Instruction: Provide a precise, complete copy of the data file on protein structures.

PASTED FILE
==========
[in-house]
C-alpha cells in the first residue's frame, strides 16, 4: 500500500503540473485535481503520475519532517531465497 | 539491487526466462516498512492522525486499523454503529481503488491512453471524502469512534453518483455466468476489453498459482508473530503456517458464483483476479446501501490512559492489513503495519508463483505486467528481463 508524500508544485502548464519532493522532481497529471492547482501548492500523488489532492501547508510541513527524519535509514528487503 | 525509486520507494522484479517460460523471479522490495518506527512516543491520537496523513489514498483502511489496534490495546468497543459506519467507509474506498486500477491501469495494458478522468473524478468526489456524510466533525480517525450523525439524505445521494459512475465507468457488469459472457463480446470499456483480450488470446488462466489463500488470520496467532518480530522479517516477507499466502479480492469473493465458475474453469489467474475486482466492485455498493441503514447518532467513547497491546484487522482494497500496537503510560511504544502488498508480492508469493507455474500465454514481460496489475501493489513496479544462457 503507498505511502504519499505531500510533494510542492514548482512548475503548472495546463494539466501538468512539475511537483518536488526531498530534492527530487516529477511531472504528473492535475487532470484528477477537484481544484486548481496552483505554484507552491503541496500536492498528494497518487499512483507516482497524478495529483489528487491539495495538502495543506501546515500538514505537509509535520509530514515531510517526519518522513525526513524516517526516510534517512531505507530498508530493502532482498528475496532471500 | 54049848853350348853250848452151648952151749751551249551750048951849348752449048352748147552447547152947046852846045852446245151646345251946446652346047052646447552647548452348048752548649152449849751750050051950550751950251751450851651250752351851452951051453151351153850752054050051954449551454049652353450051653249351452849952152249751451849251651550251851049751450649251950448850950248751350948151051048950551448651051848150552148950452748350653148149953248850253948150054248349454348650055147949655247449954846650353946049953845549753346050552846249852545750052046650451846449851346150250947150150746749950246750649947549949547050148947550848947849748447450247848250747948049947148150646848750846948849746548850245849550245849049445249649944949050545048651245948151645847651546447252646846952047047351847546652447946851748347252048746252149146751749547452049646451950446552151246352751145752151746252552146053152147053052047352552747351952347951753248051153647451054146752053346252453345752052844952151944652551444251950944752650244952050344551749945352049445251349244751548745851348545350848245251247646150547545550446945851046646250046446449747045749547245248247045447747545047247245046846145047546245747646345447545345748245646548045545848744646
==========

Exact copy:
[in-house]
C-alpha cells in the first residue's frame, strides 16, 4: 500500500503540473485535481503520475519532517531465497 | 539491487526466462516498512492522525486499523454503529481503488491512453471524502469512534453518483455466468476489453498459482508473530503456517458464483483476479446501501490512559492489513503495519508463483505486467528481463 508524500508544485502548464519532493522532481497529471492547482501548492500523488489532492501547508510541513527524519535509514528487503 | 525509486520507494522484479517460460523471479522490495518506527512516543491520537496523513489514498483502511489496534490495546468497543459506519467507509474506498486500477491501469495494458478522468473524478468526489456524510466533525480517525450523525439524505445521494459512475465507468457488469459472457463480446470499456483480450488470446488462466489463500488470520496467532518480530522479517516477507499466502479480492469473493465458475474453469489467474475486482466492485455498493441503514447518532467513547497491546484487522482494497500496537503510560511504544502488498508480492508469493507455474500465454514481460496489475501493489513496479544462457 503507498505511502504519499505531500510533494510542492514548482512548475503548472495546463494539466501538468512539475511537483518536488526531498530534492527530487516529477511531472504528473492535475487532470484528477477537484481544484486548481496552483505554484507552491503541496500536492498528494497518487499512483507516482497524478495529483489528487491539495495538502495543506501546515500538514505537509509535520509530514515531510517526519518522513525526513524516517526516510534517512531505507530498508530493502532482498528475496532471500 | 54049848853350348853250848452151648952151749751551249551750048951849348752449048352748147552447547152947046852846045852446245151646345251946446652346047052646447552647548452348048752548649152449849751750050051950550751950251751450851651250752351851452951051453151351153850752054050051954449551454049652353450051653249351452849952152249751451849251651550251851049751450649251950448850950248751350948151051048950551448651051848150552148950452748350653148149953248850253948150054248349454348650055147949655247449954846650353946049953845549753346050552846249852545750052046650451846449851346150250947150150746749950246750649947549949547050148947550848947849748447450247848250747948049947148150646848750846948849746548850245849550245849049445249649944949050545048651245948151645847651546447252646846952047047351847546652447946851748347252048746252149146751749547452049646451950446552151246352751145752151746252552146053152147053052047352552747351952347951753248051153647451054146752053346252453345752052844952151944652551444251950944752650244952050344551749945352049445251349244751548745851348545350848245251247646150547545550446945851046646250046446449747045749547245248247045447747545047247245046846145047546245747646345447545345748245646548045545848744646